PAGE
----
Bruno, you’ve just released a video accompaniment to ‘Cold Blood’, what made you choose this track as your next single?

The way I recorded and released my album, a song a month, meant every song had to be a single. It was only after I’ve had time to make videos. 'Cold Blood' felt like a video waiting to happen. It’s a story of getting lost in order to find my way.

We’re big fans of the video, who came up with the concept? And how was the filming process for you?

Louis Bhose the director came up with the original concept, and then we worked it out together. The filming was intense, I was in very little clothing all day in the freezing cold, gale force Peak District in November. We filmed it on 16mm and had to lug this gigantic film camera around muddy forests. The hot shower that night was even better than post-Glastonbury.

It’s the first of three videos you’ve made with director Louis Bhose, will they all be linked in terms of narrative?

They aren’t intentionally linked narratively but they are stylistically. Louis has a unique brand of irreverent, dark humour that he carries through most of his work.

You’re shortly heading back Stateside for a run of shows, are you excited to be visiting some new places whilst on the road?

So many of these places will be new to me. It’s so exciting, and I will be fulfilling a long-held dream of mine. The craziest thing is going somewhere I’ve never been and selling out a show there, finding a room full of people who want to listen. That’s special.

Many of these shows sold out super quickly, I imagine that must feel gratifying as an international artist?

It’s not just gratifying, it’s a relief! I genuinely had no idea if anyone would buy a ticket. To have sold out most of the venues is far beyond my expectations. I’m not taking it for granted.

Are you planning to try out any new tracks whilst on the road?

Yeah! There will be a few new ones for sure. It definitely helps to gauge a tracks strengths and weaknesses by playing it live. Also, it develops naturally by playing it a lot. It takes a while for me to learn exactly how I want to sing certain tracks.

Your debut album is called A Song For Every Moon, what drew you to such an astronomical title?

I recorded and released a song every month. A month isn’t an arbitrary time period, it’s the time it takes the moon to orbit the earth...I’ve always been a fan of astronomy so, it seemed apt. It was actually a working title but I got so used to it I couldn’t have anything else.

You also had a very interesting release schedule, putting out a track on every new moon in 2017. Where did that idea originate from?

The idea to release like I did actually came about because I made 'Wouldn’t Mean A Thing' and I loved it. Through my collaboration with Phairo, I had found my sound. I didn’t wanna wait around until I had a whole album to put it out, so I decided to put it up and then make another one the next month! I had watched a documentary about South Park, how they make an episode a week. I thought if they can do that I can easily make a song a month. It wasn’t as easy as I thought it would be.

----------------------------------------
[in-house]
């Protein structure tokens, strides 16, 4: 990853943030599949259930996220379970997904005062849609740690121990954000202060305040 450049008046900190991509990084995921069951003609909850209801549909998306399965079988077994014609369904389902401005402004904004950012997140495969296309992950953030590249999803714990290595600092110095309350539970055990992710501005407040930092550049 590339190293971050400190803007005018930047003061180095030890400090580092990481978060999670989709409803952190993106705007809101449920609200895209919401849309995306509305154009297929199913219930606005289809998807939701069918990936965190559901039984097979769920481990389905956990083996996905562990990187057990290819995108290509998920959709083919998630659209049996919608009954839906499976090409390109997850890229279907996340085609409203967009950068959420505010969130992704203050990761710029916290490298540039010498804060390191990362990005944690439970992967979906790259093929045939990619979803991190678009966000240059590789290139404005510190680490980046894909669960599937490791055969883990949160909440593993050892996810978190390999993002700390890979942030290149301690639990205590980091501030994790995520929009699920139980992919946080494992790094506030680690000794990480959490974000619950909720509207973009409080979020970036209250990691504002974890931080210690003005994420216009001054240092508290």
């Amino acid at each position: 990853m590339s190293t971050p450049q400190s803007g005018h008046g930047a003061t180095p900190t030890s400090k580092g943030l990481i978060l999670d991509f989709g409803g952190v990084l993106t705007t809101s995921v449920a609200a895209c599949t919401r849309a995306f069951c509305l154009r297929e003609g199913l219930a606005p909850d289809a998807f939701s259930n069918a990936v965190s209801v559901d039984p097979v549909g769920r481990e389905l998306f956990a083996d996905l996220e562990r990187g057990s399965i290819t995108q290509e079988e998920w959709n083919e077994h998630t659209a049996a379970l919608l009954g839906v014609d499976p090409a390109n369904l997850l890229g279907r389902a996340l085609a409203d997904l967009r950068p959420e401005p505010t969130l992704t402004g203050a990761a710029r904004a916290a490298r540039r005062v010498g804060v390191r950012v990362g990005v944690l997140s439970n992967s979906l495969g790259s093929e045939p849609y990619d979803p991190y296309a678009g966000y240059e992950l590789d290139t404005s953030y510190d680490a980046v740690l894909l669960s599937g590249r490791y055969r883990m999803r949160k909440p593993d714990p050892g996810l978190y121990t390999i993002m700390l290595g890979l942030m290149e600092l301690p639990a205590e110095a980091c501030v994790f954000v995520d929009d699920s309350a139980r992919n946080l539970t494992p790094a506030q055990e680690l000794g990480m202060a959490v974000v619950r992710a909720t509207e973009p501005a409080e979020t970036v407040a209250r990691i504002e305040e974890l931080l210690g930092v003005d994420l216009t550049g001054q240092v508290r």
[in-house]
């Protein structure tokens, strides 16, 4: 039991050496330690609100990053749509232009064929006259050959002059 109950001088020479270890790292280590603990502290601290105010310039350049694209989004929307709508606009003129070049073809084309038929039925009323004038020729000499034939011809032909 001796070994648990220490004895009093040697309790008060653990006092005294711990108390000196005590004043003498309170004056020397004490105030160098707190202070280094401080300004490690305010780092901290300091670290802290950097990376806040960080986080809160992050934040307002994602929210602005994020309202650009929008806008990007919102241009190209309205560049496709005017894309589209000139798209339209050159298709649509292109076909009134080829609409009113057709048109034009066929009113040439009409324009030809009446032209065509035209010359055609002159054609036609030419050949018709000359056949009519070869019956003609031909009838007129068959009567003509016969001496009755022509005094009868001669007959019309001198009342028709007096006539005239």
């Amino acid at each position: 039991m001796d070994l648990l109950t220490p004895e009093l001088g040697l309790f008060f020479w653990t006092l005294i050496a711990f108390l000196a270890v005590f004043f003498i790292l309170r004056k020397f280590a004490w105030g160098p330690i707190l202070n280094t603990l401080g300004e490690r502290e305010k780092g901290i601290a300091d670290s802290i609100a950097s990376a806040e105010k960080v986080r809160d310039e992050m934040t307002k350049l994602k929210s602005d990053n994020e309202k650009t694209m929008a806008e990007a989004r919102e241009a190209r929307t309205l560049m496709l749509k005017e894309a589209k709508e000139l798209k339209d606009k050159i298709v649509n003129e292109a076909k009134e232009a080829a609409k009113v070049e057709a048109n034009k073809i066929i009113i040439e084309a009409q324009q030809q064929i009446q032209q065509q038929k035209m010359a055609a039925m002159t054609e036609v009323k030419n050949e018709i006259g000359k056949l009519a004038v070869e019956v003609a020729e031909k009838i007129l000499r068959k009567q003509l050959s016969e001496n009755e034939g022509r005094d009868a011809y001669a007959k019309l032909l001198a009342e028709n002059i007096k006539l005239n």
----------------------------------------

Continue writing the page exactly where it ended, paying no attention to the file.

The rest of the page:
You played a really intimate show last year at London’s Royal Observatory. How was that for you? It must have been a really special moment.

The observatory show was mad. We put it together with Spotify as a kind of celebration of the album. I had a giant dome above my head projecting the universe as people lay there listening to my set and an astronomer talking to the audience between songs. It was awesome.

You have a string of new UK dates coming up in April and May including your biggest London show so far, are you looking forward to taking the record all across the country?

A UK tour is long overdue, and I’m especially excited about playing in Ireland, which will be a first for me. The Village Underground show is going to be my biggest show so far. A year ago I sold 25 tickets to my London show, to go from that to selling out VU in a year is very cool.

You’ve had great support from Spotify since putting out your early tracks, and now Apple Music are working with you on this video trilogy. How have you found making and releasing in a fast-changing digital landscape?

5 years ago, you needed a record deal and radio play to have a chance at a career. In order to get those things you had to make music that suited the labels and the radio stations.

Now artists like me can make the music they want and put it out however they want, and people can find it through Spotify. You get more exposure through playlists than you do on the radio, and you get paid. It’s a better system for sure.

What are your biggest career goals for 2018? Will there be any more moon-related music coming?

2018 I will be touring heavily. We’re going all over the place, which is fine with me. At some point I’m going to record another album, I’ve already written the majority of it. I guess the goal is to enjoy it all and come it the other side with another album I’m proud of. 2016 and 2017 I worked so hard at A Song For Every Moon now is the time to enjoy playing it live.

It’s around the time of tips lists and ones to watch, which artist’s are you most excited about currently?

I love this guy Anomalie. He has a song 'Velours' that has been stuck in my head for weeks. There’s a girl called Eloise that I found on Instagram covering one of my songs, and I’ve asked her to come and support me on tour. She’s special. I like Rex Orange County too, he’s good. And Lewis Capaldi! I recently toured with him in the Netherlands. The guy's voice is nuts.

And finally, for those who haven’t heard your music before. In musical speed dating style, how would you describe your sound and show?

If D’Angelo, Chet Baker, Randy Newman and James Blake somehow spliced together their genes and made a child, maybe that child would sound a bit like I do.